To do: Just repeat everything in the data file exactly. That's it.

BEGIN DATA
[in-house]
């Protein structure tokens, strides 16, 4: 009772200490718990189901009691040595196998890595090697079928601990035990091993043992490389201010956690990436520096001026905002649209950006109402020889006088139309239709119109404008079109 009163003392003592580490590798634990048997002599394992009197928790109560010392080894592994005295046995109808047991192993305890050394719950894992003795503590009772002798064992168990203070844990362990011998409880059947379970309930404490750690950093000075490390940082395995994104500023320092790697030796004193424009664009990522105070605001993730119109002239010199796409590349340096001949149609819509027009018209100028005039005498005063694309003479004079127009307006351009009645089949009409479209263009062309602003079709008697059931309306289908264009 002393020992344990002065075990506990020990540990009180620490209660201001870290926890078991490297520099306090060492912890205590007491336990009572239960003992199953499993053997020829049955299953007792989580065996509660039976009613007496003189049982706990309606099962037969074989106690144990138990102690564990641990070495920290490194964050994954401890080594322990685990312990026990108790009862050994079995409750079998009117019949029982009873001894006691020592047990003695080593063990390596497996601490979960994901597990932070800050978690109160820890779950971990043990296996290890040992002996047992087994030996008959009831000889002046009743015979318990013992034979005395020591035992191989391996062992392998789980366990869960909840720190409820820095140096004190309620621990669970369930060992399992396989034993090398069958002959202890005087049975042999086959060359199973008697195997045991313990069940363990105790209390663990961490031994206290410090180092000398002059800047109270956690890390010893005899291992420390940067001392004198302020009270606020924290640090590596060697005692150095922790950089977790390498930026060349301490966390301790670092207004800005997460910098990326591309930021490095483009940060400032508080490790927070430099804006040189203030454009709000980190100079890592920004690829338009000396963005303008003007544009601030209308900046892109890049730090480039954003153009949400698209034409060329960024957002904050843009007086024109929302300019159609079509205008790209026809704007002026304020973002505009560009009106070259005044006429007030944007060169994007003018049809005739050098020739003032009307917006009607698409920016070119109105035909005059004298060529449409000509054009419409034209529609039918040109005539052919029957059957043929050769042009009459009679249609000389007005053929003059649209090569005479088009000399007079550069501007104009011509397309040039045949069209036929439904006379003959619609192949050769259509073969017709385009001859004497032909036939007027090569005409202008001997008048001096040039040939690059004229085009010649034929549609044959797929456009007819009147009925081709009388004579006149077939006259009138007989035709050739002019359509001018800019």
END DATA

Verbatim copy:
[in-house]
């Protein structure tokens, strides 16, 4: 009772200490718990189901009691040595196998890595090697079928601990035990091993043992490389201010956690990436520096001026905002649209950006109402020889006088139309239709119109404008079109 009163003392003592580490590798634990048997002599394992009197928790109560010392080894592994005295046995109808047991192993305890050394719950894992003795503590009772002798064992168990203070844990362990011998409880059947379970309930404490750690950093000075490390940082395995994104500023320092790697030796004193424009664009990522105070605001993730119109002239010199796409590349340096001949149609819509027009018209100028005039005498005063694309003479004079127009307006351009009645089949009409479209263009062309602003079709008697059931309306289908264009 002393020992344990002065075990506990020990540990009180620490209660201001870290926890078991490297520099306090060492912890205590007491336990009572239960003992199953499993053997020829049955299953007792989580065996509660039976009613007496003189049982706990309606099962037969074989106690144990138990102690564990641990070495920290490194964050994954401890080594322990685990312990026990108790009862050994079995409750079998009117019949029982009873001894006691020592047990003695080593063990390596497996601490979960994901597990932070800050978690109160820890779950971990043990296996290890040992002996047992087994030996008959009831000889002046009743015979318990013992034979005395020591035992191989391996062992392998789980366990869960909840720190409820820095140096004190309620621990669970369930060992399992396989034993090398069958002959202890005087049975042999086959060359199973008697195997045991313990069940363990105790209390663990961490031994206290410090180092000398002059800047109270956690890390010893005899291992420390940067001392004198302020009270606020924290640090590596060697005692150095922790950089977790390498930026060349301490966390301790670092207004800005997460910098990326591309930021490095483009940060400032508080490790927070430099804006040189203030454009709000980190100079890592920004690829338009000396963005303008003007544009601030209308900046892109890049730090480039954003153009949400698209034409060329960024957002904050843009007086024109929302300019159609079509205008790209026809704007002026304020973002505009560009009106070259005044006429007030944007060169994007003018049809005739050098020739003032009307917006009607698409920016070119109105035909005059004298060529449409000509054009419409034209529609039918040109005539052919029957059957043929050769042009009459009679249609000389007005053929003059649209090569005479088009000399007079550069501007104009011509397309040039045949069209036929439904006379003959619609192949050769259509073969017709385009001859004497032909036939007027090569005409202008001997008048001096040039040939690059004229085009010649034929549609044959797929456009007819009147009925081709009388004579006149077939006259009138007989035709050739002019359509001018800019």